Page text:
The pound has had to be as stubborn as a bulldog, holding tenaciously to its diminished value after being battered by news releases of rising inflation, then battling back despite Brexit worries. Adding to this fluctuation, the looming loss of the City as the financial gateway to Europe will continue to spread uncertainty. Meanwhile, the euro stalls as Greek farmers strike and the spectre of Grexit hangs like a question mark in frozen mist. Even before Trump’s brash new EU Ambassador is nominated, Theodore Roosevelt Malloch told a Greek interviewer that Trump thinks Greece should Grexit. He trashed the euro (again), suggesting Greece go to the dollar, hinting that he might be willing to sort out this messy business for Greece. Previously, he said that the US could benefit Britain in Brexit, acting as a ‘rich uncle’. He’s enraged EU leaders, saying that he ‘had in a previous career, a diplomatic post where I helped bring down the Soviet Union. So maybe there’s another union that needs a little taming.’ We live in remarkably interesting times…

Vulnerable: London City Jobs

On 15 February, UK real wage hit a two-year low, putting those households that were just about managing in more of a jam. With Brexit looming, the British consumer has been propping up the UK economy, as much as possible, but how much longer can they finance this political decision’s consequences? Reports show that inflation has shot up to 1.8% from 1.2%, as, for now, wages are still outpacing inflation, for some. The prediction is for inflation to register around 3% by next winter, with increased prices in fuel. The Resolution Foundation says that real growth will fall next month because it hasn’t shown a ‘sign of responding to fast-rising inflation.’ Plus, these wages are averages that simply don’t include everyone, certainly not the rising number of self-employed.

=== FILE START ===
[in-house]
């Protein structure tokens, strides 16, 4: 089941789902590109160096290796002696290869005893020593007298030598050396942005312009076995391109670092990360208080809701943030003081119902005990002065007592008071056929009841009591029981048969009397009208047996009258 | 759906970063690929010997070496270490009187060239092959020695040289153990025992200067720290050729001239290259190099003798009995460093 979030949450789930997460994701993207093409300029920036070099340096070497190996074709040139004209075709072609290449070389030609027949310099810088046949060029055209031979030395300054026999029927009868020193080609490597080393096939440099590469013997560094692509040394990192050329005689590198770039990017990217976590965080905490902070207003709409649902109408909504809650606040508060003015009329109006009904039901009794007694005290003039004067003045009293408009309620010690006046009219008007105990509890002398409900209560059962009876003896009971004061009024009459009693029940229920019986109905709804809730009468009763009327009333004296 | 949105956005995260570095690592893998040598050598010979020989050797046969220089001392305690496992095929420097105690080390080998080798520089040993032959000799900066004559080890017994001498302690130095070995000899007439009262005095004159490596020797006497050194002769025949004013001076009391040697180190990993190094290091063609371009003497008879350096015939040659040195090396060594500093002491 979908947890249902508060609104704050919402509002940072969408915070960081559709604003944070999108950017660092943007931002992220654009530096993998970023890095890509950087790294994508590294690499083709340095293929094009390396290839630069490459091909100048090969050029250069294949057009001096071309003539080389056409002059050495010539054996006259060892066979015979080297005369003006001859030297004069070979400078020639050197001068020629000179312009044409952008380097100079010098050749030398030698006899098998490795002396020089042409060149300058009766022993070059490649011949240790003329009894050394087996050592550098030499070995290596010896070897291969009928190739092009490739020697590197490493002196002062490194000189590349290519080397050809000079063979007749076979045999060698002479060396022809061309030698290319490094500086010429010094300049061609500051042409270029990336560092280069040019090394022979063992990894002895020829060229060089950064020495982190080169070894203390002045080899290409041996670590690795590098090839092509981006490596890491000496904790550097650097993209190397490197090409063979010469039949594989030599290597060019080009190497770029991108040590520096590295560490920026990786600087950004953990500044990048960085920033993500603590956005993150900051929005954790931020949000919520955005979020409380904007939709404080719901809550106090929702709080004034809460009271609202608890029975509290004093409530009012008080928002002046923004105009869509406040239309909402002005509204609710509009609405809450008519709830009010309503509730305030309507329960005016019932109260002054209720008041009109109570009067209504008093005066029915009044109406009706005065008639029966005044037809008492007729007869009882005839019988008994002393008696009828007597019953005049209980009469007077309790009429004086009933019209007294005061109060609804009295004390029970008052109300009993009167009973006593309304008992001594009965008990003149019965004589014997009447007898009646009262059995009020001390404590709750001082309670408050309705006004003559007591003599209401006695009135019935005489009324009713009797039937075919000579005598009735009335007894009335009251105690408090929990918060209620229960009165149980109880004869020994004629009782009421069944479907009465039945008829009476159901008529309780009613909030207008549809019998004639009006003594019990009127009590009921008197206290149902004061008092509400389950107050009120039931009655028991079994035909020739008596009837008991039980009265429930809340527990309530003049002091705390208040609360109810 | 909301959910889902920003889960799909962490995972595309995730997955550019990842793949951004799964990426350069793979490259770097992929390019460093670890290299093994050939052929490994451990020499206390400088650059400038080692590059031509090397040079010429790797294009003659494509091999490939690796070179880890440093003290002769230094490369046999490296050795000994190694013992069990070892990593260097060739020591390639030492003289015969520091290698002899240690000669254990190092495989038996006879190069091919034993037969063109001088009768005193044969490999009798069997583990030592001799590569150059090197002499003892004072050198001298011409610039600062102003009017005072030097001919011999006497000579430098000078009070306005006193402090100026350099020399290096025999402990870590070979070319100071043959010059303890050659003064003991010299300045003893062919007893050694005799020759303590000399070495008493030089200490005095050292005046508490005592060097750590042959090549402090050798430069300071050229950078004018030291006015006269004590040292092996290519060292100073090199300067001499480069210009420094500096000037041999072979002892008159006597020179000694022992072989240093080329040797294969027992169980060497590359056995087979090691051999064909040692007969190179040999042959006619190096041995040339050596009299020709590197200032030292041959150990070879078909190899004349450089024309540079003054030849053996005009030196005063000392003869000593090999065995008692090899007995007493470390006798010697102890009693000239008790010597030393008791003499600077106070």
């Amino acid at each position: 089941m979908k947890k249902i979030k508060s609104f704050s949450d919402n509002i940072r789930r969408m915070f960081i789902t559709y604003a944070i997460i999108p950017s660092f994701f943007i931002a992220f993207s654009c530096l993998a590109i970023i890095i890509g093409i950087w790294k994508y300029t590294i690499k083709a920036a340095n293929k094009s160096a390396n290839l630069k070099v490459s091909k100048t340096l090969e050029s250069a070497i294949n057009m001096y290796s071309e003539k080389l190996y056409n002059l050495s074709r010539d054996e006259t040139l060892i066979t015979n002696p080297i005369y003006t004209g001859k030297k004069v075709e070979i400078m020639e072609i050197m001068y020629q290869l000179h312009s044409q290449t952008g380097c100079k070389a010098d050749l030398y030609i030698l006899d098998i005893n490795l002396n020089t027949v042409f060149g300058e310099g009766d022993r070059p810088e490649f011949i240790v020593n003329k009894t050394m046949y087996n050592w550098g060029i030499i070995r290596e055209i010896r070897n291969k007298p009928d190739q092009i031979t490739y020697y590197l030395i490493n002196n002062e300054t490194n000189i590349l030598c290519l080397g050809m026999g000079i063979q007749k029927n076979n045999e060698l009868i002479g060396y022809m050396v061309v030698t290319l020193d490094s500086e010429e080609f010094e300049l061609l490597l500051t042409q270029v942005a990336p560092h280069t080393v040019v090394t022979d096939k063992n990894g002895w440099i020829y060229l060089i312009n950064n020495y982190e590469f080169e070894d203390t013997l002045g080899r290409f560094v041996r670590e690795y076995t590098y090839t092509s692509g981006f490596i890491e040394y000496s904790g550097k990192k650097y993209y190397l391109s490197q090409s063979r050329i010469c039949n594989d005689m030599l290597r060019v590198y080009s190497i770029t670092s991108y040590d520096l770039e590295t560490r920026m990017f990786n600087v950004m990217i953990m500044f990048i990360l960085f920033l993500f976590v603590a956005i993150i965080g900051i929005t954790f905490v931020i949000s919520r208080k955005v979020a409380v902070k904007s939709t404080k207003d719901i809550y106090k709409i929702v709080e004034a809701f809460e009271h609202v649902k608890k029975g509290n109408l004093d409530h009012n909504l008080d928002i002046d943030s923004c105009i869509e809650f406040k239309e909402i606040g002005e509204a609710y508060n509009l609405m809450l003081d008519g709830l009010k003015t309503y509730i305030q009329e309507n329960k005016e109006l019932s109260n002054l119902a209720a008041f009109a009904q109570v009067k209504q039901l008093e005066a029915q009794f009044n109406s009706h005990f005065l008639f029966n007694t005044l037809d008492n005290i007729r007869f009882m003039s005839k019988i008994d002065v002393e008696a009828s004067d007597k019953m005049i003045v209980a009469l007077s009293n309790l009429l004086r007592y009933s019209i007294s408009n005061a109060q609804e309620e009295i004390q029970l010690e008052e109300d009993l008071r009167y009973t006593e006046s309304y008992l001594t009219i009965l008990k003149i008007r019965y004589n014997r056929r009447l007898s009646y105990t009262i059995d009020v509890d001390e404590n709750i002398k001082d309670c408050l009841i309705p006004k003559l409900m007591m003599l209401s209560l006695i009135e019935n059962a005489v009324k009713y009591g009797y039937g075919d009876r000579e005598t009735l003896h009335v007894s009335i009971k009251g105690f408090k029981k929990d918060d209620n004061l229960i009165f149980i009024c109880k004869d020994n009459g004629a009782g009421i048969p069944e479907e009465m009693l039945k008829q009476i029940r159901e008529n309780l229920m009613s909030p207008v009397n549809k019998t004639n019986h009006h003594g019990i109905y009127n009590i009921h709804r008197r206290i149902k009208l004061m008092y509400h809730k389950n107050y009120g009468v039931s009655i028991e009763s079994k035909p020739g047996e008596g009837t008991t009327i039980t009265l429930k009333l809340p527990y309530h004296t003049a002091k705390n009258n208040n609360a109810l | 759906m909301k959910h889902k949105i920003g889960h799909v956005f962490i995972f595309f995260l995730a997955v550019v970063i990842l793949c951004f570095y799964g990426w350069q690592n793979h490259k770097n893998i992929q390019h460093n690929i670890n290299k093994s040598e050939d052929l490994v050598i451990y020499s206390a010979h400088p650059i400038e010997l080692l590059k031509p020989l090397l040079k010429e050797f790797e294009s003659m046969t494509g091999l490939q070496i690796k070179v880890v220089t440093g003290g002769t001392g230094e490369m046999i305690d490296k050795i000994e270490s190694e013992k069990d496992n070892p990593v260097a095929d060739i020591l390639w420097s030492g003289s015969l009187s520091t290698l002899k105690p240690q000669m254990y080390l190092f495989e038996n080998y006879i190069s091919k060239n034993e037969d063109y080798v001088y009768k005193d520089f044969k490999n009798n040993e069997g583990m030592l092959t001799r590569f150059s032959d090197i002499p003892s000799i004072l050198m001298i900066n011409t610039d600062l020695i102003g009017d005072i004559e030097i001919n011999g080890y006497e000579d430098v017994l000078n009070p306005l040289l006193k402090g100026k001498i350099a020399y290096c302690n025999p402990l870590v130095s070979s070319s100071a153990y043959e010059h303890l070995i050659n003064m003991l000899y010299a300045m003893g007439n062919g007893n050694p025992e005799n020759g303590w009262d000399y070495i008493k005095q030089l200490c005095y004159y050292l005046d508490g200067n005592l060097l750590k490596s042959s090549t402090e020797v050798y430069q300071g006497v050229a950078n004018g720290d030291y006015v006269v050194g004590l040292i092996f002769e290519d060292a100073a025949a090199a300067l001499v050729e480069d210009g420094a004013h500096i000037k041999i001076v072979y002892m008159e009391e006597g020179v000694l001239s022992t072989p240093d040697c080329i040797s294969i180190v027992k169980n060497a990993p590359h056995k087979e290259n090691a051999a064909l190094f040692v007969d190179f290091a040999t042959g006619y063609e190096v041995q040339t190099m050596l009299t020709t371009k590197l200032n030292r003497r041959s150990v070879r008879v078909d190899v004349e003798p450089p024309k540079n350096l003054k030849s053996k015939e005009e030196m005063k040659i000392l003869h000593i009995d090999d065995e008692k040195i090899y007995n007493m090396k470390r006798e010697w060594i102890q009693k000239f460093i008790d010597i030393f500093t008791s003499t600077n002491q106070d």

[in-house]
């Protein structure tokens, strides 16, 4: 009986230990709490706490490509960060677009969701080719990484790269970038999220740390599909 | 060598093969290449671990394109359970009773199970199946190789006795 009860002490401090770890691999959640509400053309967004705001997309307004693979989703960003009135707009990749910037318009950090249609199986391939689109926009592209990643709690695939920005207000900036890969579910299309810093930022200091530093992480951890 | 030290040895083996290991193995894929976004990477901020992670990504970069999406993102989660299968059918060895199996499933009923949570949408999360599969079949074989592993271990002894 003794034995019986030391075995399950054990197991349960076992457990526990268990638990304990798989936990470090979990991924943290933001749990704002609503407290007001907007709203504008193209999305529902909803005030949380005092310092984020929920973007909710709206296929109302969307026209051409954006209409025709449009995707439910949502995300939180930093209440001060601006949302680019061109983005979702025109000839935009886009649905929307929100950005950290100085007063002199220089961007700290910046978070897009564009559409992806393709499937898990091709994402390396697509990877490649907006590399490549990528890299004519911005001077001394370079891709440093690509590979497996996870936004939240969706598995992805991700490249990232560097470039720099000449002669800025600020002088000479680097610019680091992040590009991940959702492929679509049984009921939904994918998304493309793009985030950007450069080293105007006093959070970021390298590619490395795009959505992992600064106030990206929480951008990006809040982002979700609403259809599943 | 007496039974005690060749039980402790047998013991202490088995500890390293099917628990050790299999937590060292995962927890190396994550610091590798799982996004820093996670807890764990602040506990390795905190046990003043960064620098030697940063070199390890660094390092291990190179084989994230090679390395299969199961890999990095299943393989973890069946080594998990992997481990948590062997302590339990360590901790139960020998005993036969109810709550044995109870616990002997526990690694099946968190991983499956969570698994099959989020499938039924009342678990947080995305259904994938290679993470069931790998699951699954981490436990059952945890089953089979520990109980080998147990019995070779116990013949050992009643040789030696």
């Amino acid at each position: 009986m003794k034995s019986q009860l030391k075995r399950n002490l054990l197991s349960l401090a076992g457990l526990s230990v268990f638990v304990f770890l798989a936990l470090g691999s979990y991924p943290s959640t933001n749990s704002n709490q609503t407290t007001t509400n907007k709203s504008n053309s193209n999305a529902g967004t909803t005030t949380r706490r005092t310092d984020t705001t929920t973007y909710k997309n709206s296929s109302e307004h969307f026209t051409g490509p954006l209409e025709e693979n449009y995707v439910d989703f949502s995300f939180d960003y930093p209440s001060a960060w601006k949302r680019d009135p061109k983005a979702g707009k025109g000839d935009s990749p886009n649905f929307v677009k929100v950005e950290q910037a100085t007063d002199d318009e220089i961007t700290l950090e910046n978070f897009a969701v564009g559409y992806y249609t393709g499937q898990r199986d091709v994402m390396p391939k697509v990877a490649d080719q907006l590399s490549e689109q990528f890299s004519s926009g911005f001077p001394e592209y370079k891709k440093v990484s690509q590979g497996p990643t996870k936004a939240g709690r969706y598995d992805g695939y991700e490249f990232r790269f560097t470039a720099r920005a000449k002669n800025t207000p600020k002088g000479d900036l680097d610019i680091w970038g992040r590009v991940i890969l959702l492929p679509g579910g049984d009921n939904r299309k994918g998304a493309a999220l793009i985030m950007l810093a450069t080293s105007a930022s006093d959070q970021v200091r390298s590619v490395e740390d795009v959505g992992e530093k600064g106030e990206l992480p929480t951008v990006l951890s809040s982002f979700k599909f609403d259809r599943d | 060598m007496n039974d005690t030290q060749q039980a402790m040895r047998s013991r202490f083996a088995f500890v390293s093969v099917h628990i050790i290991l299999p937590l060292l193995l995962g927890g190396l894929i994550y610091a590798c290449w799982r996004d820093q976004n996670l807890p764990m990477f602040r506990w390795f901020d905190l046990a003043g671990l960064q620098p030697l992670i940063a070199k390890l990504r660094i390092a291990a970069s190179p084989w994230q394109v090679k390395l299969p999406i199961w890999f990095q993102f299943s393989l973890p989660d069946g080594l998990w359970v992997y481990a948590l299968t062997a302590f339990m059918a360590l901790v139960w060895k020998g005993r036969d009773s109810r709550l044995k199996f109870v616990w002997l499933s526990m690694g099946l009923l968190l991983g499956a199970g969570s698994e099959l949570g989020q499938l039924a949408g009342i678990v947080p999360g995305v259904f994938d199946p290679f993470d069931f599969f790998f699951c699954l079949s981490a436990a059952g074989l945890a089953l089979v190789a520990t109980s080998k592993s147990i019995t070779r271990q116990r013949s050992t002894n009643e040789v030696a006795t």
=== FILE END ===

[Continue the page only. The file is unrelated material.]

Do the maths and you see that London workers are under increased pressure as inflation eats away at income, then add job insecurity for EU nationals and you can see why many aren’t planning to stay at their FX positions, according to the monthly employment monitor published by jobs recruiter Morgan McKinley. The lack of assurance that they’ll have the right to work is discouraging workers from making a long-term commitment to stay in their positions and even remain in the UK.

The labour data shows a small drop in the number of EU workers in the UK. This corroborates with a similar CIPD 2016-7 Labour Market report that shows the City is attracting fewer EU national workers, who comprise about 10% of the workforce. McKinley reports that workers are turning away from London finance jobs because of Brexit uncertainty. They suggest New York will challenge London’s position as the world’s financial centre, noting Trump’s executive order to alter the Dodd-Frank financial services regulation law, combined with the recent confirmation of former Goldman Sachs’ banker Steven Mnuchin as Treasury Secretary.